Meeting Douglas Preston at ThrillerFest VIII.

Meeting Douglas Preston at ThrillerFest VIII.

One of the hot topics at ThrillerFest this year was whether or not to outline a book. What are your thoughts on this issue? Do you plot out your novels in advance or do you simply have an idea and start writing?

Linc and I outline. We first create a general, narrative of the novel: how it opens, what happens, where it ends up. Then we outline maybe ten to fifteen chapters ahead, lengthening the outline as we write. I don’t know how writers can just start writing without knowing where they’re going, but some outstanding novelists do work that way. Tony Hillerman, one of my favorite mystery writers, never knew the ending of his books when he started, and yet he pulled off one great novel after another. I think every writer needs to find their own way of doing things.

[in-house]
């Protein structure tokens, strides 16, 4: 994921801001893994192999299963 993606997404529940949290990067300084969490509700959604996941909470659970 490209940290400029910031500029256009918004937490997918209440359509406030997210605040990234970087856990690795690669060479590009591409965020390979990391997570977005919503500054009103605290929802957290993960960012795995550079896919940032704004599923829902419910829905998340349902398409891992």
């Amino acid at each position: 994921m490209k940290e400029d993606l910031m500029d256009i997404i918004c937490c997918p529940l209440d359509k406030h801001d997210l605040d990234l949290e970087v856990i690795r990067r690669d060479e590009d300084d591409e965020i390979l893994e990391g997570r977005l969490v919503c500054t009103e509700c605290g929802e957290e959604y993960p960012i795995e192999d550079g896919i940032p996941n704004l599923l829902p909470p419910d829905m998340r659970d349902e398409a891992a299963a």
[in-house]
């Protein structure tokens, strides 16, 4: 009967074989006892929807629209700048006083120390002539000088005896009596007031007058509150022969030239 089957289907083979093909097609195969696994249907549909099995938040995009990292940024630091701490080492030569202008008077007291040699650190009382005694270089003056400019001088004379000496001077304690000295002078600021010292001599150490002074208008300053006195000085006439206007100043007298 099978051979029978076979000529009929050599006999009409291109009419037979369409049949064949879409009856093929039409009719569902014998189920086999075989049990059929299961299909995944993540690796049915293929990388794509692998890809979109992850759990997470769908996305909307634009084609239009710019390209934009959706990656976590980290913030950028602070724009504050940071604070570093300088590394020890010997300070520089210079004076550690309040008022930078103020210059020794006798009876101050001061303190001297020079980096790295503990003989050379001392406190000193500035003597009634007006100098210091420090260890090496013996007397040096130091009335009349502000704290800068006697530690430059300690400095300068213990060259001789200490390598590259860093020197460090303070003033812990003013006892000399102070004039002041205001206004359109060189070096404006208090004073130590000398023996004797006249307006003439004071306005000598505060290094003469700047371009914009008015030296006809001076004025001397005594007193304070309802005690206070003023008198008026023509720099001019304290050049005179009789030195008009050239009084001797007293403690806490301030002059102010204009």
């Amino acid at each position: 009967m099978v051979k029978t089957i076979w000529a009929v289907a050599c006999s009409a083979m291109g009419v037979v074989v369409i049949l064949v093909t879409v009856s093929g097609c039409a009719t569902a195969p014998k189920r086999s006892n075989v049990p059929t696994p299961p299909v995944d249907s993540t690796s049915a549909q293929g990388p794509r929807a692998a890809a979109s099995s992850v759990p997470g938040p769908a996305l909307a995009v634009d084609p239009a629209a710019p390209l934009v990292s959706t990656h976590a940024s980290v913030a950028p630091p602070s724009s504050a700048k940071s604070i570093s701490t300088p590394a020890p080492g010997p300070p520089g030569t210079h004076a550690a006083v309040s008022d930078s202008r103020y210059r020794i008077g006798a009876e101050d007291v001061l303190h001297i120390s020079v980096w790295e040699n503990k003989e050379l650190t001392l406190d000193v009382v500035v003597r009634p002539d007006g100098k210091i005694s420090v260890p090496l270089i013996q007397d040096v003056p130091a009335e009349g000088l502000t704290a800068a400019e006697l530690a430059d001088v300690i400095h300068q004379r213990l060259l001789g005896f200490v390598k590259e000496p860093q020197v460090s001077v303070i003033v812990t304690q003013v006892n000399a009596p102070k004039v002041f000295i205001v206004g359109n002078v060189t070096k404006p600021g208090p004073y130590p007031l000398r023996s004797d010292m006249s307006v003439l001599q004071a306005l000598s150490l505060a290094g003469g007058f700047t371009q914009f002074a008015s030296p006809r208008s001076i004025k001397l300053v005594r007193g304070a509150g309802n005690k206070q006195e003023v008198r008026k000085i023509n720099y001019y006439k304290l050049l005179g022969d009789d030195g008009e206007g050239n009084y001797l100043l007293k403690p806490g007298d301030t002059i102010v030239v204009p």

According to Goodreads, there’ve been nearly 125 books set in Maine – everything from John Irving’s The Cider House Rules to It by Stephen King. Being a resident of the Pine Tree State, why do you think this is the case?

Maine is dark and cold and beautiful and mysterious, with resolutely independent people. It has everything a writer might ask for in a vivid setting and compelling characters.

If you could offer aspiring writers once piece of advice, what would it be?

Write every day, seven days a week, if only for an hour at a time. And keep that hour sacred. Warn your friends and family to stay away. A writer must write, just as violinists must practice and Olympic athletes must train. That sounds obvious but you would be surprised at how many people want to be writers but don’t write very much.

Book Review: One Shot by Lee Child